Noah Kilian is from the Diocese of Oregon.

Saturday, July 11, 2009

The Young Adult Presence

By Charis Hill

I fortunately found myself a visitor in the House of Bishops the day the official youth presence was invited to share. As the two speakers made their way to the front of the room to a standing ovation, a few Young Adult Festival buddies and I found ourselves a bit jealous. Here we are, right smack dab in the middle of two groups: the “youth” (younger than me?) and the “adults” (older than me?). While I believe I am part of both of these groups as a young adult, I feel the official group (young adults) of which I am part is often overlooked, especially while we are in the midst of transforming our lives as we transition through college, graduation, and beginning careers and families – very big, stressful events. And we do not get a voice in front of the House of Bishops like the official youth presence. Their voices are heard. Do you know we are here as well?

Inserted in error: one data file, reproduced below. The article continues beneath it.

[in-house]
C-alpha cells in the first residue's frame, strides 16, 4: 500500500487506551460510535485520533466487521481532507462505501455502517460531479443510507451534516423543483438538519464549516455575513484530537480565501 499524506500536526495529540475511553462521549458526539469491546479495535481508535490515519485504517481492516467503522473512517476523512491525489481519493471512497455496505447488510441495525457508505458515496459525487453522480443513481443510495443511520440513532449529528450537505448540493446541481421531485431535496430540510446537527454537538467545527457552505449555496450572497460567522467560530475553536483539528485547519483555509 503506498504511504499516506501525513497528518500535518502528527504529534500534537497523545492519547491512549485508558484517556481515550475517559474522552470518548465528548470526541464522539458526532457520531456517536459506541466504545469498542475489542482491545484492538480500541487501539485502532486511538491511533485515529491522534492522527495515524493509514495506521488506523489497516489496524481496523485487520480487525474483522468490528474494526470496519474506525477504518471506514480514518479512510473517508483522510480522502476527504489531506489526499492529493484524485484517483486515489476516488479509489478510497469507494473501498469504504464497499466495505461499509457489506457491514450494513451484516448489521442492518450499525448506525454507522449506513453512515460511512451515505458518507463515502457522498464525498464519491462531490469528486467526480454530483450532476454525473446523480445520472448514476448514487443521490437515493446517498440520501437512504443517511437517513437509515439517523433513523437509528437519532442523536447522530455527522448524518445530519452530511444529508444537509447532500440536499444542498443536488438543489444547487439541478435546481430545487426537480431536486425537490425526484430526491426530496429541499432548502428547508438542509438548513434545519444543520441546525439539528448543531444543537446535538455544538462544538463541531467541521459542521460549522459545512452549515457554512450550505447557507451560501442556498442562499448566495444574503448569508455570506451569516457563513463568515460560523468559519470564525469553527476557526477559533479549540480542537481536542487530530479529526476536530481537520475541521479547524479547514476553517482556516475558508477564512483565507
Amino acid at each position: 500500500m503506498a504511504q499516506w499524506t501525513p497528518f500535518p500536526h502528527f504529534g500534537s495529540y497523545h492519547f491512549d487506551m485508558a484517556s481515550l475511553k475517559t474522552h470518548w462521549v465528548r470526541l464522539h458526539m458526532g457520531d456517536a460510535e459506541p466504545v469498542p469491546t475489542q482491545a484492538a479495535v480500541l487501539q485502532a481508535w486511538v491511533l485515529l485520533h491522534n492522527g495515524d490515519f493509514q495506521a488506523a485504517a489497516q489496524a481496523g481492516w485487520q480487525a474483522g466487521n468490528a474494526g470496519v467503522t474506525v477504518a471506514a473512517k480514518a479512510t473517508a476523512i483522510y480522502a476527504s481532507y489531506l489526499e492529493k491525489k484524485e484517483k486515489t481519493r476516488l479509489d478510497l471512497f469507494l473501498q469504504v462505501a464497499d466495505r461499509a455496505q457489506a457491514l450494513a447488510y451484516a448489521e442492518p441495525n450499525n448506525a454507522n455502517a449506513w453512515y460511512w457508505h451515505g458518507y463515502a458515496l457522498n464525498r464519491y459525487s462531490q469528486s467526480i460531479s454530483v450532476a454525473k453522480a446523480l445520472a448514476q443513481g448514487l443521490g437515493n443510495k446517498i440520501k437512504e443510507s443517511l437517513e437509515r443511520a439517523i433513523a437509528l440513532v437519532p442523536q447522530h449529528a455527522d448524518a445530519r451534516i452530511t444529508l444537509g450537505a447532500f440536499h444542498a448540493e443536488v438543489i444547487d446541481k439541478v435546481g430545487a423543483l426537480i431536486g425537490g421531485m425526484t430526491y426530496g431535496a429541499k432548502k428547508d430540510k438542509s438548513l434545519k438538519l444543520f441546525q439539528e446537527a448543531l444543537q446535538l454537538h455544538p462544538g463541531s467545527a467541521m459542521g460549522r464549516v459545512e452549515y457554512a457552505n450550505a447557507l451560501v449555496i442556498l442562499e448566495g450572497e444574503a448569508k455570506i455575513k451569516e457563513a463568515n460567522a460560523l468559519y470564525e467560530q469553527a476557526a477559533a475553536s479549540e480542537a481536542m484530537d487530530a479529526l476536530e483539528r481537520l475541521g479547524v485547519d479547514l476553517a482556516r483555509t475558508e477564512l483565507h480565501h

During the past two days, I have often wondered how those who are part of the official youth presence will feel when they pass the age cutoff for being a “youth” and become a young adult. The privileges they have as official youth will suddenly change as they become “one of us” as we sing together, “stuck in the middle with you.”

What I want to happen is a growth of support for the in-between groups. I am so happy we have such a powerful and supported youth presence; this should not ever go away. What happens, though, when the youth grow up? They become young adults, and find, perhaps suddenly, that the voice they had so recently is now gone, or dramatically scaled back, because they now occupy a completely different position within the church.